LaTeX is one of the best typesetting languages for creating PDFs of technical content, and it is heavily used in computational and mathematical disciplines. LaTeX has a steep learning curve, and it is quite difficult to switch between various templates with all of the intricate requirement differences in how to represent your content. It is also difficult to parameterize your PDF documents with data-driven content, reusable components, and has limited to no support for any interactive content.

The Curvenote CLI has first class support for LaTeX documents and ensures that the LaTeX that is written is thoughtful and easily customizable. The CLI can also stitch together your workflows to allow you to write interactive, computational and reusable content as a first target, and ensure that you have LaTeX and PDF outputs that can be submitted to existing preprint servers, journals or customers. PDFs and LaTeX aren’t going away, but we believe they should be a secondary communication tool — with instead a primary focus on interactive, connected, and up-to-date content.

Video Overview

Exporting a PDF from Curvenote

curvenote export pdf [link] [target] -t [template]

This will create the following files:

├── _build
│ ├── main.tex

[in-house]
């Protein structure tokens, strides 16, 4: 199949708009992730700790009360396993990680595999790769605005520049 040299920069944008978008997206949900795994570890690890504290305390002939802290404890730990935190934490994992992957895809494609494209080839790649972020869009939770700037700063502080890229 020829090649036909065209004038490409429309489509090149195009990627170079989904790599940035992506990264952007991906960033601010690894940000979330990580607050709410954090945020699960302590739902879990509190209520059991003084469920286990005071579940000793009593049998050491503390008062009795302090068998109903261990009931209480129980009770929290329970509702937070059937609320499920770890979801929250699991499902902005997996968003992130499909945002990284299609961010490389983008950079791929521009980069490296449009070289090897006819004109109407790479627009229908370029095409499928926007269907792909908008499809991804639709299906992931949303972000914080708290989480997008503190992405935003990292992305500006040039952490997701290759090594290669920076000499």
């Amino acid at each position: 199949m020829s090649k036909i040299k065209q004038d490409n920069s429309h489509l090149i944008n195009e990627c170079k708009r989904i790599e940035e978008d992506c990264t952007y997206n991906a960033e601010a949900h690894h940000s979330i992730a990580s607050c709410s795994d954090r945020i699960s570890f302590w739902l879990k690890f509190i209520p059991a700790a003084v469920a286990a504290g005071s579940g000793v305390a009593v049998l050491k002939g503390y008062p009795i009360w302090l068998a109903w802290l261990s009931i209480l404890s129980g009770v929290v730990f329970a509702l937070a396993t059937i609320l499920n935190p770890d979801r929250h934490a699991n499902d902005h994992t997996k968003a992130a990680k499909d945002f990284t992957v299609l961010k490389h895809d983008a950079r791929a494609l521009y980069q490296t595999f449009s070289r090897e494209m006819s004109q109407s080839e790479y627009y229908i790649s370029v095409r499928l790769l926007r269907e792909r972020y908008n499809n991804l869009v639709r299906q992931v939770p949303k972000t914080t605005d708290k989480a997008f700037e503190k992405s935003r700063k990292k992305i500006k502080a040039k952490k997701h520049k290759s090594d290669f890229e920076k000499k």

│ ├── class_file.cls
│ ├── other_weird_latex_stuff.synctex.gz
│ └── images/
├── main.pdf
└── main.log

As with other tools, there is a _build directory, which has all the intermediate files that are created. There are only two files that are created in the directory that you run curvenote: (1) the PDF; and (2) the log file that has all of the logs from both the curvenote CLI and the latex build process.

Specifying a Template

There are many different templates that are available in our open source repository on GitHub, you can also browse them on Once you have chosen the template to work with, you can use the -t option in the command to export with that template. The default template is default which has similar styling to the online Curvenote environment.

Dependencies for LaTeX and PDF

If you are exporting to LaTeX with an open-source template specified (see all templates) or if you are creating a PDF you will need to install the jtex python package to be installed and available on the user’s PATH. With Python 3.7 or greater installed, install jtex via pip:

  python -m pip install jtex

For LaTeX PDF builds you will also require a version of LaTeX to be installed.